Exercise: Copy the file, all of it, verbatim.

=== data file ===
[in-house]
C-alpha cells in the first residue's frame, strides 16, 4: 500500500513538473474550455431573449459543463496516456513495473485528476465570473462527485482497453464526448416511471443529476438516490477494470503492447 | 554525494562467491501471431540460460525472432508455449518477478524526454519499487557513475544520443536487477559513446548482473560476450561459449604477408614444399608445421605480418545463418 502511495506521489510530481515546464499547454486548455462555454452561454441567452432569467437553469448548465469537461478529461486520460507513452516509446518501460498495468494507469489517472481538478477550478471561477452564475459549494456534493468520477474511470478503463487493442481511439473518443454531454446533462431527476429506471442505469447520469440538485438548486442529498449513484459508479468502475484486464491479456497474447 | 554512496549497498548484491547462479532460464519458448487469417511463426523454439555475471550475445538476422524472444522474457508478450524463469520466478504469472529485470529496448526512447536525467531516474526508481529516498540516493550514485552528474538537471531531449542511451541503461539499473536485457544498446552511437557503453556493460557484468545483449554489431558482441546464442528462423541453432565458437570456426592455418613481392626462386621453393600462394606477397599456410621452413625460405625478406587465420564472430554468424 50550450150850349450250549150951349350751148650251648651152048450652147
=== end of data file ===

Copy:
[in-house]
C-alpha cells in the first residue's frame, strides 16, 4: 500500500513538473474550455431573449459543463496516456513495473485528476465570473462527485482497453464526448416511471443529476438516490477494470503492447 | 554525494562467491501471431540460460525472432508455449518477478524526454519499487557513475544520443536487477559513446548482473560476450561459449604477408614444399608445421605480418545463418 502511495506521489510530481515546464499547454486548455462555454452561454441567452432569467437553469448548465469537461478529461486520460507513452516509446518501460498495468494507469489517472481538478477550478471561477452564475459549494456534493468520477474511470478503463487493442481511439473518443454531454446533462431527476429506471442505469447520469440538485438548486442529498449513484459508479468502475484486464491479456497474447 | 554512496549497498548484491547462479532460464519458448487469417511463426523454439555475471550475445538476422524472444522474457508478450524463469520466478504469472529485470529496448526512447536525467531516474526508481529516498540516493550514485552528474538537471531531449542511451541503461539499473536485457544498446552511437557503453556493460557484468545483449554489431558482441546464442528462423541453432565458437570456426592455418613481392626462386621453393600462394606477397599456410621452413625460405625478406587465420564472430554468424 50550450150850349450250549150951349350751148650251648651152048450652147